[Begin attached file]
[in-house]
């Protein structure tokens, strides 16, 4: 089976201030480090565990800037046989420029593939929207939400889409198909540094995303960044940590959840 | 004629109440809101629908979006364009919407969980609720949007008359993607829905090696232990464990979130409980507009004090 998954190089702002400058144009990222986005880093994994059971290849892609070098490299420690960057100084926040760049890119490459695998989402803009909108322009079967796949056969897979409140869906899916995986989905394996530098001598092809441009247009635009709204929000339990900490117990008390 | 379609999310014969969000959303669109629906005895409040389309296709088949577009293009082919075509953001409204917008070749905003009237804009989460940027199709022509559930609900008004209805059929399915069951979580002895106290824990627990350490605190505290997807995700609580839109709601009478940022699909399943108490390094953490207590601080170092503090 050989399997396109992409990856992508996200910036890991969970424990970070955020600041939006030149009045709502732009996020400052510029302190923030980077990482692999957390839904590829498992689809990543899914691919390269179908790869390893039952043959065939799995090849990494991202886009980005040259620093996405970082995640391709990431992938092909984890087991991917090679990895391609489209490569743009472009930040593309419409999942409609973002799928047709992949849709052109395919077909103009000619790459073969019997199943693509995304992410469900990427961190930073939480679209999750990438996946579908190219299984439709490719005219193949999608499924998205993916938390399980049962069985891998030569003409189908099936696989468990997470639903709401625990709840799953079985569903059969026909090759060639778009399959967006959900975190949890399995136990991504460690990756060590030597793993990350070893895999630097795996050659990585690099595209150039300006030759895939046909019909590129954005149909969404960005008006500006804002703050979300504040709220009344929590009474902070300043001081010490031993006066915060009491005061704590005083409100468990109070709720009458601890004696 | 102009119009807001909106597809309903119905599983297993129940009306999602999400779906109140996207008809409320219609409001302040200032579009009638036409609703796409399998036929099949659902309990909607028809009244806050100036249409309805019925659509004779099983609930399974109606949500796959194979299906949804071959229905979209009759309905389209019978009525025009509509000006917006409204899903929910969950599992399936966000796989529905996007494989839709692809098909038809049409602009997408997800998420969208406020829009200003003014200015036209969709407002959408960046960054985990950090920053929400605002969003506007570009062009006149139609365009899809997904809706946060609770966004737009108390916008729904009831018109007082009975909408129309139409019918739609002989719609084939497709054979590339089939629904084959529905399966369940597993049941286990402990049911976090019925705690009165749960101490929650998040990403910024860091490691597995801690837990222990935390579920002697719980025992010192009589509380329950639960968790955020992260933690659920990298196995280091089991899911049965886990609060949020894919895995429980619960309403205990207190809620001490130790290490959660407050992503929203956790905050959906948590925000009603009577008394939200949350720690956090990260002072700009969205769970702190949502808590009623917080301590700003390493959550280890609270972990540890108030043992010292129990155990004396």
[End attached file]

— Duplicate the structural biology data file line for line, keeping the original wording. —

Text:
[in-house]
């Protein structure tokens, strides 16, 4: 089976201030480090565990800037046989420029593939929207939400889409198909540094995303960044940590959840 | 004629109440809101629908979006364009919407969980609720949007008359993607829905090696232990464990979130409980507009004090 998954190089702002400058144009990222986005880093994994059971290849892609070098490299420690960057100084926040760049890119490459695998989402803009909108322009079967796949056969897979409140869906899916995986989905394996530098001598092809441009247009635009709204929000339990900490117990008390 | 379609999310014969969000959303669109629906005895409040389309296709088949577009293009082919075509953001409204917008070749905003009237804009989460940027199709022509559930609900008004209805059929399915069951979580002895106290824990627990350490605190505290997807995700609580839109709601009478940022699909399943108490390094953490207590601080170092503090 050989399997396109992409990856992508996200910036890991969970424990970070955020600041939006030149009045709502732009996020400052510029302190923030980077990482692999957390839904590829498992689809990543899914691919390269179908790869390893039952043959065939799995090849990494991202886009980005040259620093996405970082995640391709990431992938092909984890087991991917090679990895391609489209490569743009472009930040593309419409999942409609973002799928047709992949849709052109395919077909103009000619790459073969019997199943693509995304992410469900990427961190930073939480679209999750990438996946579908190219299984439709490719005219193949999608499924998205993916938390399980049962069985891998030569003409189908099936696989468990997470639903709401625990709840799953079985569903059969026909090759060639778009399959967006959900975190949890399995136990991504460690990756060590030597793993990350070893895999630097795996050659990585690099595209150039300006030759895939046909019909590129954005149909969404960005008006500006804002703050979300504040709220009344929590009474902070300043001081010490031993006066915060009491005061704590005083409100468990109070709720009458601890004696 | 102009119009807001909106597809309903119905599983297993129940009306999602999400779906109140996207008809409320219609409001302040200032579009009638036409609703796409399998036929099949659902309990909607028809009244806050100036249409309805019925659509004779099983609930399974109606949500796959194979299906949804071959229905979209009759309905389209019978009525025009509509000006917006409204899903929910969950599992399936966000796989529905996007494989839709692809098909038809049409602009997408997800998420969208406020829009200003003014200015036209969709407002959408960046960054985990950090920053929400605002969003506007570009062009006149139609365009899809997904809706946060609770966004737009108390916008729904009831018109007082009975909408129309139409019918739609002989719609084939497709054979590339089939629904084959529905399966369940597993049941286990402990049911976090019925705690009165749960101490929650998040990403910024860091490691597995801690837990222990935390579920002697719980025992010192009589509380329950639960968790955020992260933690659920990298196995280091089991899911049965886990609060949020894919895995429980619960309403205990207190809620001490130790290490959660407050992503929203956790905050959906948590925000009603009577008394939200949350720690956090990260002072700009969205769970702190949502808590009623917080301590700003390493959550280890609270972990540890108030043992010292129990155990004396």